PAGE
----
• When I was an English teacher in the German speaking part of Switzerland some years ago, I dedicated part of a lesson to an advanced conversation class to the use of idioms, and I did it by giving them small cards with a) the English idiom, b) the German equivalent, and c) the literal translation. It went amazingly well and the learners really enjoyed it. A couple of my favourites were:

    She’s a bit batty . = Sie hat nicht alle Tassen im Schrank. = She does not have all her cups in the cupboard.

    To muddle through = Durchwuersteln. = To sausage through.

    Idioms can be SUCH fun!!

    • What a great idea! I agree, it’s fun to try to figure out the actual meaning from the literal translation. 🙂

  • This was a nice diversion from the daily grind of learning just the basics. Won’t remember many but a few I will. Bater as botas and ir desta para melhor. I’m 67. My wife is going to get tired of hearing those two.

  • I don’t know why, but Mac’s comment irritated me. It sort of implies that English language idiomatic expressions somehow make perfect sense, when they have no logical meaning to a non-English speaker or English learner. For example:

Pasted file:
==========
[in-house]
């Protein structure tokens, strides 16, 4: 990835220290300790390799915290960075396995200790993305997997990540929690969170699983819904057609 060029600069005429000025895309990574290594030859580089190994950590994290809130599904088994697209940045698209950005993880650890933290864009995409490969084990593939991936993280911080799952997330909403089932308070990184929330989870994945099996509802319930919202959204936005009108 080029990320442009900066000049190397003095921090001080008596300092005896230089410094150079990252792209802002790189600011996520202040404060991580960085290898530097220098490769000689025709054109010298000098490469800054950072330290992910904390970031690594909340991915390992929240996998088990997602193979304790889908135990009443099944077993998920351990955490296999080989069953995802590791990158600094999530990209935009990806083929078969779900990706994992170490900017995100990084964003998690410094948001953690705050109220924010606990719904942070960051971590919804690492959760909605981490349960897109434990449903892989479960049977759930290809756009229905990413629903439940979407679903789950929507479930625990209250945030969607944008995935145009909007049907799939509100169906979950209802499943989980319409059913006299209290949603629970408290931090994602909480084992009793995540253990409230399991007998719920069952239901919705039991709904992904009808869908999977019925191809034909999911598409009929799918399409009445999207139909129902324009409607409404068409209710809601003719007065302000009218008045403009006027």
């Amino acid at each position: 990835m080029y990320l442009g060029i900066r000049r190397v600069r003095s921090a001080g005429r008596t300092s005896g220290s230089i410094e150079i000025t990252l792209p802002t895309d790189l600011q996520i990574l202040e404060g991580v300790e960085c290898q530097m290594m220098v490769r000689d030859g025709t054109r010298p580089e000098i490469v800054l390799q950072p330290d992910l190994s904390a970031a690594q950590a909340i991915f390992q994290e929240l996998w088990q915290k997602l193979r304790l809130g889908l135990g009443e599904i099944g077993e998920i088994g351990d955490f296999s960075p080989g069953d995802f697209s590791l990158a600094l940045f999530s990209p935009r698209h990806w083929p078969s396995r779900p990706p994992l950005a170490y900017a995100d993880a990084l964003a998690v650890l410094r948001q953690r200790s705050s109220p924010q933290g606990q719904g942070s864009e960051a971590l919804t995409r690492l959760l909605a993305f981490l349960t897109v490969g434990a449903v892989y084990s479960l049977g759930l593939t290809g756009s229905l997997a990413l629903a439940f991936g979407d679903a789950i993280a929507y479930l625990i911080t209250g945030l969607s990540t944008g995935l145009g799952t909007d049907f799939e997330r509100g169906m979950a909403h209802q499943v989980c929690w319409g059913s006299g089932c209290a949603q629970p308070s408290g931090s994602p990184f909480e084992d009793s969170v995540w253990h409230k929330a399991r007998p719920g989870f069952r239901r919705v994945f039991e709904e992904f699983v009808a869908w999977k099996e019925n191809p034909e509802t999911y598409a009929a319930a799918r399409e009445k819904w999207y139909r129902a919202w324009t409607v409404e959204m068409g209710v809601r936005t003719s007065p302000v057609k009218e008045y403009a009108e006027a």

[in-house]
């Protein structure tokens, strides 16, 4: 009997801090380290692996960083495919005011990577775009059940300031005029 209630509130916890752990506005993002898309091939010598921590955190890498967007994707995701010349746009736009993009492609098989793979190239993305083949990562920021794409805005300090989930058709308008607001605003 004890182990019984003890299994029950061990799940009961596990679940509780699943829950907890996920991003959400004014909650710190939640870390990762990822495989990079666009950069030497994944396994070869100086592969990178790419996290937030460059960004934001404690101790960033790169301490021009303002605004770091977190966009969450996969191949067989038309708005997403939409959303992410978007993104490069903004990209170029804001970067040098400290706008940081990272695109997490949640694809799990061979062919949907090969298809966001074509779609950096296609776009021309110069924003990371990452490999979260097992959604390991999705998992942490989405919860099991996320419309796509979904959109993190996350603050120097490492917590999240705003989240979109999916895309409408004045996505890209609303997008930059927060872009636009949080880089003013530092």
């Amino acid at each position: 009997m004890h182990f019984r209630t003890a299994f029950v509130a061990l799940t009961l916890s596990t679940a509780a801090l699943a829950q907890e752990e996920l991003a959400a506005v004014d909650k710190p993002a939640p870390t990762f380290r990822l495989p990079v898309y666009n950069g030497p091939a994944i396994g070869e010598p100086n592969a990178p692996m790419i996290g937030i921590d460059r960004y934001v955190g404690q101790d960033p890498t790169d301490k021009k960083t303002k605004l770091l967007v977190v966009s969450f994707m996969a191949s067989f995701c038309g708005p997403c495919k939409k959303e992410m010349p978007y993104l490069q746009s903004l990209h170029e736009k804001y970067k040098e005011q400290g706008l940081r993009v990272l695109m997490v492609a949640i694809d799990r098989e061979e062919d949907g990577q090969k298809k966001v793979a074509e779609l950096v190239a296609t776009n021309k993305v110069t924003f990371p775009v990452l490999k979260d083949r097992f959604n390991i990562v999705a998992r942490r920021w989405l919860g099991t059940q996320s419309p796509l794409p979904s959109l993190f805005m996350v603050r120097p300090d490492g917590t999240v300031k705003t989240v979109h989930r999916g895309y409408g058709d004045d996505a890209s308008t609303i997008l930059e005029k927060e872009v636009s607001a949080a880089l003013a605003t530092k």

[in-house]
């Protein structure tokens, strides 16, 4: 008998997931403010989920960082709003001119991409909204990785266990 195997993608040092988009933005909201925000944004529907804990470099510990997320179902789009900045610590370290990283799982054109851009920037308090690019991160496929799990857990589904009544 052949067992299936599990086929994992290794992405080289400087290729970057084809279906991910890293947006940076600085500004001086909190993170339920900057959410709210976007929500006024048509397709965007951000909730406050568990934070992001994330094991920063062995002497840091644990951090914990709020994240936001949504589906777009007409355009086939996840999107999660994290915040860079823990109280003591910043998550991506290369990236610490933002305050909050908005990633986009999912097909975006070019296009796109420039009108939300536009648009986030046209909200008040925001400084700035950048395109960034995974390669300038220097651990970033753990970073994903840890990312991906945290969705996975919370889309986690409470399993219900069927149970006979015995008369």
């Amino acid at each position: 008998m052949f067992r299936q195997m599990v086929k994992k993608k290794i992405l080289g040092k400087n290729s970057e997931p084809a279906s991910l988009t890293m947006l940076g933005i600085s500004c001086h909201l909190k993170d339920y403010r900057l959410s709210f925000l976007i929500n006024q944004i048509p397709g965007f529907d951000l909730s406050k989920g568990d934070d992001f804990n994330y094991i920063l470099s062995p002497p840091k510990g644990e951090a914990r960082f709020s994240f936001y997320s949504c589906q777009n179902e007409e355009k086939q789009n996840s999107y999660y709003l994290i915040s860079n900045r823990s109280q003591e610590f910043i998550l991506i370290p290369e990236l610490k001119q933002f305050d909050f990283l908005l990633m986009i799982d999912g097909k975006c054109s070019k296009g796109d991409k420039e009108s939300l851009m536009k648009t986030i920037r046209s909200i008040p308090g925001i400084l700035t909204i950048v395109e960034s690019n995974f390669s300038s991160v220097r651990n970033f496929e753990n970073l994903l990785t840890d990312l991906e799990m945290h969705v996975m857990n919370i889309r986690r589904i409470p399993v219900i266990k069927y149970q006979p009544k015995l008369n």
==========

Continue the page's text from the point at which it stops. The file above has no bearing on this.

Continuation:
Chew the fat.
    Under the weather.
    Cat got your tongue?
    Bob’s your uncle.
    A piece of cake.
    Quit cold turkey.
    My neck of the woods.
    Thick as thieves.
    Wipe the floor with [someone].

    These make very little literal sense to non-native English speakers without a lot of practice. Just chill and learn them. Or, opt to not use these expressions in your daily life.

  • Boa tarde!

    I always find idioms very interesting. I am Puerto Rican (I live in Praia da Luz, probably the only PR in Portugal…), and we have hundreds of idioms that we use constantly. Some are serious, others hilarious, others sarcastic. I love it!
    Thank you for this lesson!

  • Boa! Gusto muito disto. Mas … o que significa “oito” e “de caras”? Quais são as suas origens?

    • Olá, Reva. Não pude confirmar as origens, mas é possível que a expressão “Feito num oito” esteja associada à forma torcida (twisted) do número 8. Por outro lado, “caras” pode traduzir-se literalmente por “faces”, pelo que podemos pensar em “é de caras” como algo “in your face” (algo óbvio, evidente).

  • I’m from Canada but currently live in the US. One expression we use in Canada which they don’t have a clue what we mean in the US is “Fill your boots!” It generally means “Go for it!” We’ve found that this expression is also used in the UK. Is there anything like it in Portuguese?

    • Haha, I’ve never heard that expression (Joel must have). We don’t have any similar/equivalent expression in Portugal, as far as I know 🙂